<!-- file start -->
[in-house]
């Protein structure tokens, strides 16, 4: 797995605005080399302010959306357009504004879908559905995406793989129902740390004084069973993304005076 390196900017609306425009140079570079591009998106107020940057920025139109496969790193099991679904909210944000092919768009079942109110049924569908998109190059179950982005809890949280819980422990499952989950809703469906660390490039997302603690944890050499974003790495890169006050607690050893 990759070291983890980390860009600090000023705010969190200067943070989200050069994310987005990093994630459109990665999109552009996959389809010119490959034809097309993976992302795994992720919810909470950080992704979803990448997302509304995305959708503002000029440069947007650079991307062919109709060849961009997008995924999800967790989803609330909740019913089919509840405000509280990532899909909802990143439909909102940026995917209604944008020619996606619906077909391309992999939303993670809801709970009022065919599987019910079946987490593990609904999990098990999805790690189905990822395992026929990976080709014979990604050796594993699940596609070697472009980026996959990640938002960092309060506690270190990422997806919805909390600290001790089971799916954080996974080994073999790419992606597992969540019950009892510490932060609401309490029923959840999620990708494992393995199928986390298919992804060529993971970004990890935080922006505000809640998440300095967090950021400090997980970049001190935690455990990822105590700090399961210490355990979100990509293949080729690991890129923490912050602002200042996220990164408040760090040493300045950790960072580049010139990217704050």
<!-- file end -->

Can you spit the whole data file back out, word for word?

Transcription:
[in-house]
């Protein structure tokens, strides 16, 4: 797995605005080399302010959306357009504004879908559905995406793989129902740390004084069973993304005076 390196900017609306425009140079570079591009998106107020940057920025139109496969790193099991679904909210944000092919768009079942109110049924569908998109190059179950982005809890949280819980422990499952989950809703469906660390490039997302603690944890050499974003790495890169006050607690050893 990759070291983890980390860009600090000023705010969190200067943070989200050069994310987005990093994630459109990665999109552009996959389809010119490959034809097309993976992302795994992720919810909470950080992704979803990448997302509304995305959708503002000029440069947007650079991307062919109709060849961009997008995924999800967790989803609330909740019913089919509840405000509280990532899909909802990143439909909102940026995917209604944008020619996606619906077909391309992999939303993670809801709970009022065919599987019910079946987490593990609904999990098990999805790690189905990822395992026929990976080709014979990604050796594993699940596609070697472009980026996959990640938002960092309060506690270190990422997806919805909390600290001790089971799916954080996974080994073999790419992606597992969540019950009892510490932060609401309490029923959840999620990708494992393995199928986390298919992804060529993971970004990890935080922006505000809640998440300095967090950021400090997980970049001190935690455990990822105590700090399961210490355990979100990509293949080729690991890129923490912050602002200042996220990164408040760090040493300045950790960072580049010139990217704050």